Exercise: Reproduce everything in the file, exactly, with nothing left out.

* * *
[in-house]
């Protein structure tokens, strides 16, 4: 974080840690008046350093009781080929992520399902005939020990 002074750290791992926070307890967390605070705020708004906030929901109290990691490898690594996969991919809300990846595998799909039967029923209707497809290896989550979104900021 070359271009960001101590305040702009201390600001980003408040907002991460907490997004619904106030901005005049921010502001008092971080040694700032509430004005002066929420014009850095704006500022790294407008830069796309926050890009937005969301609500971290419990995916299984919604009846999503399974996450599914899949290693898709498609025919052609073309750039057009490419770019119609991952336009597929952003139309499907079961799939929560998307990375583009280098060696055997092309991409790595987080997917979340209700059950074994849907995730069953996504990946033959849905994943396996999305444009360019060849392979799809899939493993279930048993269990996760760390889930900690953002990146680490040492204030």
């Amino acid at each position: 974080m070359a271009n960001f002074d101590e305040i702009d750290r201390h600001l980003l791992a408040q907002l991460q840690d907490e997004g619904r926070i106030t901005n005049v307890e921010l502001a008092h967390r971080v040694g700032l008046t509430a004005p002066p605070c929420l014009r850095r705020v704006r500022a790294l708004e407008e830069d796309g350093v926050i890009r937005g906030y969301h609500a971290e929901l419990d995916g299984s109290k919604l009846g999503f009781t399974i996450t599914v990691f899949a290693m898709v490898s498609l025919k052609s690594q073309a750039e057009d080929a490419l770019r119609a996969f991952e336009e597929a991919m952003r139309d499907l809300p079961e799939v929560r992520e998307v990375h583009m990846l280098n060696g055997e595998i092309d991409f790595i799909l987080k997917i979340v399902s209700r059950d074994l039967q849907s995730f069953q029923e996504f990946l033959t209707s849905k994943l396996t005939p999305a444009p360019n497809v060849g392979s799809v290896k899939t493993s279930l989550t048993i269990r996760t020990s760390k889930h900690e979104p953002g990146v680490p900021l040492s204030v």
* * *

[in-house]
């Protein structure tokens, strides 16, 4: 974080840690008046350093009781080929992520399902005939020990 002074750290791992926070307890967390605070705020708004906030929901109290990691490898690594996969991919809300990846595998799909039967029923209707497809290896989550979104900021 070359271009960001101590305040702009201390600001980003408040907002991460907490997004619904106030901005005049921010502001008092971080040694700032509430004005002066929420014009850095704006500022790294407008830069796309926050890009937005969301609500971290419990995916299984919604009846999503399974996450599914899949290693898709498609025919052609073309750039057009490419770019119609991952336009597929952003139309499907079961799939929560998307990375583009280098060696055997092309991409790595987080997917979340209700059950074994849907995730069953996504990946033959849905994943396996999305444009360019060849392979799809899939493993279930048993269990996760760390889930900690953002990146680490040492204030």
């Amino acid at each position: 974080m070359a271009n960001f002074d101590e305040i702009d750290r201390h600001l980003l791992a408040q907002l991460q840690d907490e997004g619904r926070i106030t901005n005049v307890e921010l502001a008092h967390r971080v040694g700032l008046t509430a004005p002066p605070c929420l014009r850095r705020v704006r500022a790294l708004e407008e830069d796309g350093v926050i890009r937005g906030y969301h609500a971290e929901l419990d995916g299984s109290k919604l009846g999503f009781t399974i996450t599914v990691f899949a290693m898709v490898s498609l025919k052609s690594q073309a750039e057009d080929a490419l770019r119609a996969f991952e336009e597929a991919m952003r139309d499907l809300p079961e799939v929560r992520e998307v990375h583009m990846l280098n060696g055997e595998i092309d991409f790595i799909l987080k997917i979340v399902s209700r059950d074994l039967q849907s995730f069953q029923e996504f990946l033959t209707s849905k994943l396996t005939p999305a444009p360019n497809v060849g392979s799809v290896k899939t493993s279930l989550t048993i269990r996760t020990s760390k889930h900690e979104p953002g990146v680490p900021l040492s204030v």